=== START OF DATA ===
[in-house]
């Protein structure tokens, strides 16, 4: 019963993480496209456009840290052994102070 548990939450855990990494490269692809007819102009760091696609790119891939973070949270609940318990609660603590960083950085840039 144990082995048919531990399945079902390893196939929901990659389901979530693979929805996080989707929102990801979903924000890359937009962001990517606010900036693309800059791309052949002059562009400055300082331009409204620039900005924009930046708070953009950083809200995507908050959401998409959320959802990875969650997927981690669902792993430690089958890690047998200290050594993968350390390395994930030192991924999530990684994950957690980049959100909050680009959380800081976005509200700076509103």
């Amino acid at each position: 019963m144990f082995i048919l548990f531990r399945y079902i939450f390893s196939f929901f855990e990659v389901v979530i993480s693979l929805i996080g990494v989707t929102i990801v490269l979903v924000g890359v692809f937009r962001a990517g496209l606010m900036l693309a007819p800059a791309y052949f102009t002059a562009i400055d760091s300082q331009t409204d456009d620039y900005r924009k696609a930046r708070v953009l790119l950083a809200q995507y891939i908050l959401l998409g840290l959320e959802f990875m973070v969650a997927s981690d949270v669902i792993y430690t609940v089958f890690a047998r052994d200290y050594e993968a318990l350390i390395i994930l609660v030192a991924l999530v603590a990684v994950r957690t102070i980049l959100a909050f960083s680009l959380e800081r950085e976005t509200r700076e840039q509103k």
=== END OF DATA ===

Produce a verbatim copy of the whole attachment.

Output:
[in-house]
């Protein structure tokens, strides 16, 4: 019963993480496209456009840290052994102070 548990939450855990990494490269692809007819102009760091696609790119891939973070949270609940318990609660603590960083950085840039 144990082995048919531990399945079902390893196939929901990659389901979530693979929805996080989707929102990801979903924000890359937009962001990517606010900036693309800059791309052949002059562009400055300082331009409204620039900005924009930046708070953009950083809200995507908050959401998409959320959802990875969650997927981690669902792993430690089958890690047998200290050594993968350390390395994930030192991924999530990684994950957690980049959100909050680009959380800081976005509200700076509103």
């Amino acid at each position: 019963m144990f082995i048919l548990f531990r399945y079902i939450f390893s196939f929901f855990e990659v389901v979530i993480s693979l929805i996080g990494v989707t929102i990801v490269l979903v924000g890359v692809f937009r962001a990517g496209l606010m900036l693309a007819p800059a791309y052949f102009t002059a562009i400055d760091s300082q331009t409204d456009d620039y900005r924009k696609a930046r708070v953009l790119l950083a809200q995507y891939i908050l959401l998409g840290l959320e959802f990875m973070v969650a997927s981690d949270v669902i792993y430690t609940v089958f890690a047998r052994d200290y050594e993968a318990l350390i390395i994930l609660v030192a991924l999530v603590a990684v994950r957690t102070i980049l959100a909050f960083s680009l959380e800081r950085e976005t509200r700076e840039q509103k």